IN­SID­I­OUS: THE LAST KEY (15)

Uxbridge Gazette - - Film Reviews -

AS blood flows freely in the be­lated se­quel to the 2008 hor­ror thriller The Strangers, one vic­tim tear­fully pleads with her masked at­tacker to jus­tify their de­sire to kill.

“Why not?” coldly re­sponds the as­sailant.

Those words would surely tum­ble from the lips of di­rec­tor Jo­hannes Roberts to ex­plain why he felt it was nec­es­sary to re­turn to this grue­some, blood-smeared mi­lieu a whole decade af­ter the orig­i­nal.

This film makes no pre­tence at orig­i­nal­ity or in­ven­tion, pit­ting two des­per­ate par­ents and their chil­dren against a trio of mer­ci­less ma­ni­acs, who con­ceal their true iden­ti­ties be­hind creepy masks.

It trun­dles re­lent­lessly from one bru­tal skir­mish to the next, stitch­ing to­gether set pieces with per­func­tory scenes of fam­ily bond­ing.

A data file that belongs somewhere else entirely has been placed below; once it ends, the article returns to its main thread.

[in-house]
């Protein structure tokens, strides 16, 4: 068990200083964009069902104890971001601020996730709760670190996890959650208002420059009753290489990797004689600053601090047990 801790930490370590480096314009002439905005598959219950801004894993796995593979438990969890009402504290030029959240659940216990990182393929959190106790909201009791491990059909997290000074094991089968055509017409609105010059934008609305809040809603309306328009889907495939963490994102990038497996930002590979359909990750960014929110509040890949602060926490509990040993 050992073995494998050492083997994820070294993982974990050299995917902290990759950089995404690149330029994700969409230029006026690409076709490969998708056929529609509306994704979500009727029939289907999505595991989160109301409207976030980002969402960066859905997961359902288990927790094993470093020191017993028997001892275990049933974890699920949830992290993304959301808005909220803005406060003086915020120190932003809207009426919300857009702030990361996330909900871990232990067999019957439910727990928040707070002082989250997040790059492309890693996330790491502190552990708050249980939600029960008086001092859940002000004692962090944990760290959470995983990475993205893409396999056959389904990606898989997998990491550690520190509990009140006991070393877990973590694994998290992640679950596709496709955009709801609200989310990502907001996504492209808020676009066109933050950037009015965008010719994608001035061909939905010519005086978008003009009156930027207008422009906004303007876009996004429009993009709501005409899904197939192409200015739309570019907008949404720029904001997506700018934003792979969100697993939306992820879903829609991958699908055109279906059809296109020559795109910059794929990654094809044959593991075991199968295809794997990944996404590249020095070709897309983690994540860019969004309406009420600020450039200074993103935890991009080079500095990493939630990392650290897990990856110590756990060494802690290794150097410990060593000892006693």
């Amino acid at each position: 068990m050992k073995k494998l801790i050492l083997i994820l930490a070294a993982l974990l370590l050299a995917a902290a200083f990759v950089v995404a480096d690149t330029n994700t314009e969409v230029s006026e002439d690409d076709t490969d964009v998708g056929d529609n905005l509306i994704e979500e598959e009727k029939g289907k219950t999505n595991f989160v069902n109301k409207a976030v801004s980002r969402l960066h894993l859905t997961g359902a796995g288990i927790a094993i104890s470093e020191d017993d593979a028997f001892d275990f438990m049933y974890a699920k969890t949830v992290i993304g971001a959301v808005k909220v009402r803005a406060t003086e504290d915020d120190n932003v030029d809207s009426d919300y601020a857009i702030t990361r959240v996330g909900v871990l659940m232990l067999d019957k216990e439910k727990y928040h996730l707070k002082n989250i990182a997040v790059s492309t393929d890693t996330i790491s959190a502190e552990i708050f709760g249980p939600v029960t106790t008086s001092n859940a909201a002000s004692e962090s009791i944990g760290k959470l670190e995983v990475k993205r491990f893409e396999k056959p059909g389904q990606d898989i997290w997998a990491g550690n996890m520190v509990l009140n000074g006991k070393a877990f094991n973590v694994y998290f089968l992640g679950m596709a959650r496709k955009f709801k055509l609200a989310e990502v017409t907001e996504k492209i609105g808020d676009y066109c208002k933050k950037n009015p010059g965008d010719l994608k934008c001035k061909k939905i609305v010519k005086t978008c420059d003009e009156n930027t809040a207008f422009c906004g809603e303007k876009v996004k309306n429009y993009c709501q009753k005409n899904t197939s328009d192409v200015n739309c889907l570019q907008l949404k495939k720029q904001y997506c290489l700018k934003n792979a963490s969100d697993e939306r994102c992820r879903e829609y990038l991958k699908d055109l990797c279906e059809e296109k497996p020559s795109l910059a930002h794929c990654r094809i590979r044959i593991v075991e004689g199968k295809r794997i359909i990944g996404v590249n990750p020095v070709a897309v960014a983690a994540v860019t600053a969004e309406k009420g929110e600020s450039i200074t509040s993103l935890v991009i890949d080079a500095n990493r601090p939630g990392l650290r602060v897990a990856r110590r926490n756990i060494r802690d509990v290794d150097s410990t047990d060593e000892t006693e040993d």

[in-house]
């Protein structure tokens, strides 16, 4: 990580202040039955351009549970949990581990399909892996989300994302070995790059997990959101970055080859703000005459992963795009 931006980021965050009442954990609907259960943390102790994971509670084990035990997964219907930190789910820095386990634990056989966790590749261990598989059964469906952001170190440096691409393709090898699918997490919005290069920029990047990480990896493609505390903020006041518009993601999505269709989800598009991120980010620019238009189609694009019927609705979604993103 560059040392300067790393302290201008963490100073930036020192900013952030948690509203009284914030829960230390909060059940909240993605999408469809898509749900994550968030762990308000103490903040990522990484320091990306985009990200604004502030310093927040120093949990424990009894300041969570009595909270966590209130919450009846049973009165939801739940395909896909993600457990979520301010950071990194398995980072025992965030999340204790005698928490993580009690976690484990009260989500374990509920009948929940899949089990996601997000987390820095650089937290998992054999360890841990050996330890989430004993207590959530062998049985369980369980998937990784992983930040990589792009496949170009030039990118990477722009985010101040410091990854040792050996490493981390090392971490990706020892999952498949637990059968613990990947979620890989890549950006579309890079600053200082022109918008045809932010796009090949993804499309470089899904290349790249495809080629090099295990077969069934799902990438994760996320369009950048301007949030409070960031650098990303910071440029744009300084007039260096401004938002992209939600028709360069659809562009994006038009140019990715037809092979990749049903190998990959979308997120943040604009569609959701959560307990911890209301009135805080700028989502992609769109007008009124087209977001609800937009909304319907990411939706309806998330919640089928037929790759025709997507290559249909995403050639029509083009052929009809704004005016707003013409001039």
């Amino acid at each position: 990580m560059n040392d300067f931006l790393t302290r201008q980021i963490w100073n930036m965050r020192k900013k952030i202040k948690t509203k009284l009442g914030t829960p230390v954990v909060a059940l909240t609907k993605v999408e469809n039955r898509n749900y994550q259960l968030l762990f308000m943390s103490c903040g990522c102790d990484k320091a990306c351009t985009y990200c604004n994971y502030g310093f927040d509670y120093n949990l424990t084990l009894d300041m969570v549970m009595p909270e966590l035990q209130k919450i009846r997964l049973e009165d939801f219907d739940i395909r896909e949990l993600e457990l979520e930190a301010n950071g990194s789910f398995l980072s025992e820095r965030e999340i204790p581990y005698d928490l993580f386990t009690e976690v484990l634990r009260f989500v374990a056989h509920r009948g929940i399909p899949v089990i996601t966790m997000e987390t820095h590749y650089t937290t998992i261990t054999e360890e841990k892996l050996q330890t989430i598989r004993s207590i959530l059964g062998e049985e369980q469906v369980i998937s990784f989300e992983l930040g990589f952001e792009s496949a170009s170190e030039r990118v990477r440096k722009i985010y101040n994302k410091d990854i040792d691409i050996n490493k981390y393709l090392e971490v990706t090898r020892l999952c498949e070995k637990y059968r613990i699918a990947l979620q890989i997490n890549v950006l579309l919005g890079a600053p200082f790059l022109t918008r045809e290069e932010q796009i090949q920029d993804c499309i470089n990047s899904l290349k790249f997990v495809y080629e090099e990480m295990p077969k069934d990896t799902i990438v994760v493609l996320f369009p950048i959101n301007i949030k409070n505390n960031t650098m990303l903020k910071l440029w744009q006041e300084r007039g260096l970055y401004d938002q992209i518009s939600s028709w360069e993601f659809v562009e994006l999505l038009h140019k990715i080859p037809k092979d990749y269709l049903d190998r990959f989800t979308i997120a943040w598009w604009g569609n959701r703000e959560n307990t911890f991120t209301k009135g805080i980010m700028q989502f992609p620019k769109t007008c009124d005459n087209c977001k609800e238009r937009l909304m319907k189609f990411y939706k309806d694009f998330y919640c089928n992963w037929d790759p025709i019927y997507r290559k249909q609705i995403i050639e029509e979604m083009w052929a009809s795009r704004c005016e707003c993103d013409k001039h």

The script is ef­fi­cient but de­riv­a­tive. IN­SID­I­OUS: The Last Key is a haunt­ing too far for the spooky fran­chise.

The fourth and fi­nal film in the se­ries un­folds chrono­log­i­cally af­ter the events of chap­ter 3 and brings the ter­ror to Elise’s front door. Lin Shaye, left, once again de­liv­ers a com­pelling lead per­for­mance but the plot around her creaks and groans al­most as much as the floor­boards of a haunted house.

■ Avail­able from May 7 on down­load and stream­ing ser­vices, avail­able from May 21 on DVD £19.99/Blu-ray £24.99.

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